SUBSCRIBE

Inside food & drink manufacturing

Headlines > NPD

Read more breaking news

 

 

Fruit and veg life extended with new chemical coating

1 commentBy Michelle Perrett , 27-Oct-2016
Last updated on 27-Oct-2016 at 10:34 GMT2016-10-27T10:34:52Z

A new Australian development could extend the shelf-life of fresh produce. Picture courtesy of Garry Knight – bit.ly/2eRIZVN
A new Australian development could extend the shelf-life of fresh produce. Picture courtesy of Garry Knight – bit.ly/2eRIZVN

Australian researchers have come up with a way of extending the life of fruit and vegetables with a new innovative non-toxic compound for coating produce.

The researchers, horticultural specialits Professor Zora Singh and organic chemist Dr Alan Payne, from the Curtin University in Western Australia have developed the compounds called ‘ethylene antagonists’.

These can help solve the problem of fruit and vegetables over-ripening and spoiling due to the natural production of ethylene gas as they ripen.

According to Curtin University, nearly half of all fruit and vegetables spoil before they are bought, and one of the main reasons for this is a chemical called ethylene, which fruit gives off as it ripens. This causes over-ripening of fruit, spoilage of vegetables and loss of petals in flowers.

Non-toxic compound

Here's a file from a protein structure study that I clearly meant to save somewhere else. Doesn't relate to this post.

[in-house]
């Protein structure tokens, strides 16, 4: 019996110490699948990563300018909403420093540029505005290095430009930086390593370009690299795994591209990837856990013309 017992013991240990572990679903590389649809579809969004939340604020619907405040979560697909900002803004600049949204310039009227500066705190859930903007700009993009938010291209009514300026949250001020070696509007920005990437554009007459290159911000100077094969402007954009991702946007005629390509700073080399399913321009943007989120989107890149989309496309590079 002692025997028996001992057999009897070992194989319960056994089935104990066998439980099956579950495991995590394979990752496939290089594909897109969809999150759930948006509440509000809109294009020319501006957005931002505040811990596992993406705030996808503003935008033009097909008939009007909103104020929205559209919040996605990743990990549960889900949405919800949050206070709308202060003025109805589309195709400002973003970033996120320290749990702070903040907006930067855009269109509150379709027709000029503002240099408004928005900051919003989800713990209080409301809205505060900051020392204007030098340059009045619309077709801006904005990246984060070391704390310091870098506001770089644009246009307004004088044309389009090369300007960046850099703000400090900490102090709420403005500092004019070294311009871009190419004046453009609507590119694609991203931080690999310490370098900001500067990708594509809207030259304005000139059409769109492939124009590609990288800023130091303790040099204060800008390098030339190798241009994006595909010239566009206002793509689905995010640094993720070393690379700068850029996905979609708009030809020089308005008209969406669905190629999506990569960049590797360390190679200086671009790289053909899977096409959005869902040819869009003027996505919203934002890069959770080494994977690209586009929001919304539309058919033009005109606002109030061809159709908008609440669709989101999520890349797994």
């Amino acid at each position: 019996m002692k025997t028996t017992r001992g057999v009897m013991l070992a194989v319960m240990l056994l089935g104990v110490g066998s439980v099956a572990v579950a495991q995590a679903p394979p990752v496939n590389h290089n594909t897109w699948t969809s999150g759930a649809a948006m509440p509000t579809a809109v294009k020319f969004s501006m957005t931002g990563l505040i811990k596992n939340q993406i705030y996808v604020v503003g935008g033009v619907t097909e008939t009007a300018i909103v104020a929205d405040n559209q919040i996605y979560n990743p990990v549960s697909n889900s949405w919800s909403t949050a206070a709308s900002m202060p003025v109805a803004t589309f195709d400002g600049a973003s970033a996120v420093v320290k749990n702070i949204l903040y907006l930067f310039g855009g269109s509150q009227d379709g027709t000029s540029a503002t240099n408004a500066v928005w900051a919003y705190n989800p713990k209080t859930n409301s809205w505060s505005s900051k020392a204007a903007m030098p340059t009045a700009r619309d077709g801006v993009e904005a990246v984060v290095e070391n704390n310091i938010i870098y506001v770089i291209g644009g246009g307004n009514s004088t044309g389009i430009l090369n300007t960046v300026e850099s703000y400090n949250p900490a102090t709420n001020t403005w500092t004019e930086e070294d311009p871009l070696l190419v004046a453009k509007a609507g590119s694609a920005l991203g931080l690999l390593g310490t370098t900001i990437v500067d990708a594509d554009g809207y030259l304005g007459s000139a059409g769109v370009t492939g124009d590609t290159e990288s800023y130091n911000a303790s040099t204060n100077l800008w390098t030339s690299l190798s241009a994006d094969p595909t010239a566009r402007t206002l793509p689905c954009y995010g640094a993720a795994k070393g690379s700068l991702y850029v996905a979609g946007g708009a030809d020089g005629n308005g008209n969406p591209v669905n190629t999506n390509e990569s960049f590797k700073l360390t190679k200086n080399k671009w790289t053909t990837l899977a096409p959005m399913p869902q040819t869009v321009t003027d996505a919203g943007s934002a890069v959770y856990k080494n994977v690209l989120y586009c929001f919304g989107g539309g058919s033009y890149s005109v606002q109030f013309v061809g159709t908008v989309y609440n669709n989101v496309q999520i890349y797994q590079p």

The new compound developed by the researchers, prevents the produce from reacting to ethylene by coating it. It can be distributed in a range of ways such as a stable solid, liquid or gas. This means it can be used as a spray, dip or wax and can be added in the field or post-harvest.

This development, according to the University, promises to reduce food waste, so that land and water can be used more sustainably, benefitting the environment and economy.

There are already products on the market being used by manufacturers and supermarkets to slow down the deterioration of fruit and vegetables.

Ethylene scavengers

Ethylene scavengers are inserts placed into packages to stem the ripening process by aiding the adsorption ethylene as it is produced.  

In 2013, Marks & Spencer, Tesco and Waitrose adopted the use of ethylene scavengers in their packs of fresh produce. They act like catalytic converters by removing the ethylene gas, which causes the fruit to ripen.

1 comment (Comments are now closed)

Chairman CA melon research board

Great idea!! I Would like to have this evaluated on melons through our research board!

Report abuse

Posted by Milas Russell Jr
04 November 2016 | 20h522016-11-04T20:52:28Z

Related products

On demand Supplier Webinars

Sustainable snacking trends for 2017
William Reed Business Media
All supplier webinars